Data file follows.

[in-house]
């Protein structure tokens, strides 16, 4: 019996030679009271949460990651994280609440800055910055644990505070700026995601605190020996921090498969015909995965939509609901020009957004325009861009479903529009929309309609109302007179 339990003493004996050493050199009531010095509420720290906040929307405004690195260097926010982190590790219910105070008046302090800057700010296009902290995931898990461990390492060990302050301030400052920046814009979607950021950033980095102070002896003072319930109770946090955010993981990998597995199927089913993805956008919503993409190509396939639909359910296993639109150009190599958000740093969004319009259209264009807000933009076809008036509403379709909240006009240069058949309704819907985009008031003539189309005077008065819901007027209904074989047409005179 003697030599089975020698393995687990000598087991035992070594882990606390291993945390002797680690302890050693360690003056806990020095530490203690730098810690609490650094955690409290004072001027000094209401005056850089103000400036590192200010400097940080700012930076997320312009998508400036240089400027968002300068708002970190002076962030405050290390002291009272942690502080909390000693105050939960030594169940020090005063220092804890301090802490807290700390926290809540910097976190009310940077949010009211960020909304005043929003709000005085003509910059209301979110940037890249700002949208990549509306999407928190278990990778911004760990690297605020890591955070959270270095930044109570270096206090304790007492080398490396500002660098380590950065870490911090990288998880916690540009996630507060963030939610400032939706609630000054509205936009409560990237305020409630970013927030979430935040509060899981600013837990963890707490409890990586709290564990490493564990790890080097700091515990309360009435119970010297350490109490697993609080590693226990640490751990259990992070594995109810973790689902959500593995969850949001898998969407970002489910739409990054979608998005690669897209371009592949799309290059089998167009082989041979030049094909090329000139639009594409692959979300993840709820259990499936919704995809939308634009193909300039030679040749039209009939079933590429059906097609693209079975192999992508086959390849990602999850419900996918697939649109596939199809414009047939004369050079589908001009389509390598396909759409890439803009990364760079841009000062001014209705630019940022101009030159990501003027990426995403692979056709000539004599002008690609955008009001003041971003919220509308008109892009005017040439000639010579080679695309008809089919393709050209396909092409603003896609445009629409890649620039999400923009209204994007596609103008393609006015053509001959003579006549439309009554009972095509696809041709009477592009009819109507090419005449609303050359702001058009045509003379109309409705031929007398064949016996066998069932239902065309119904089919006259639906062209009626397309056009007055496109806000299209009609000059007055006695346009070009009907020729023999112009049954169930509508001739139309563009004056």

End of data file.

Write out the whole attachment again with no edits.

[in-house]
């Protein structure tokens, strides 16, 4: 019996030679009271949460990651994280609440800055910055644990505070700026995601605190020996921090498969015909995965939509609901020009957004325009861009479903529009929309309609109302007179 339990003493004996050493050199009531010095509420720290906040929307405004690195260097926010982190590790219910105070008046302090800057700010296009902290995931898990461990390492060990302050301030400052920046814009979607950021950033980095102070002896003072319930109770946090955010993981990998597995199927089913993805956008919503993409190509396939639909359910296993639109150009190599958000740093969004319009259209264009807000933009076809008036509403379709909240006009240069058949309704819907985009008031003539189309005077008065819901007027209904074989047409005179 003697030599089975020698393995687990000598087991035992070594882990606390291993945390002797680690302890050693360690003056806990020095530490203690730098810690609490650094955690409290004072001027000094209401005056850089103000400036590192200010400097940080700012930076997320312009998508400036240089400027968002300068708002970190002076962030405050290390002291009272942690502080909390000693105050939960030594169940020090005063220092804890301090802490807290700390926290809540910097976190009310940077949010009211960020909304005043929003709000005085003509910059209301979110940037890249700002949208990549509306999407928190278990990778911004760990690297605020890591955070959270270095930044109570270096206090304790007492080398490396500002660098380590950065870490911090990288998880916690540009996630507060963030939610400032939706609630000054509205936009409560990237305020409630970013927030979430935040509060899981600013837990963890707490409890990586709290564990490493564990790890080097700091515990309360009435119970010297350490109490697993609080590693226990640490751990259990992070594995109810973790689902959500593995969850949001898998969407970002489910739409990054979608998005690669897209371009592949799309290059089998167009082989041979030049094909090329000139639009594409692959979300993840709820259990499936919704995809939308634009193909300039030679040749039209009939079933590429059906097609693209079975192999992508086959390849990602999850419900996918697939649109596939199809414009047939004369050079589908001009389509390598396909759409890439803009990364760079841009000062001014209705630019940022101009030159990501003027990426995403692979056709000539004599002008690609955008009001003041971003919220509308008109892009005017040439000639010579080679695309008809089919393709050209396909092409603003896609445009629409890649620039999400923009209204994007596609103008393609006015053509001959003579006549439309009554009972095509696809041709009477592009009819109507090419005449609303050359702001058009045509003379109309409705031929007398064949016996066998069932239902065309119904089919006259639906062209009626397309056009007055496109806000299209009609000059007055006695346009070009009907020729023999112009049954169930509508001739139309563009004056």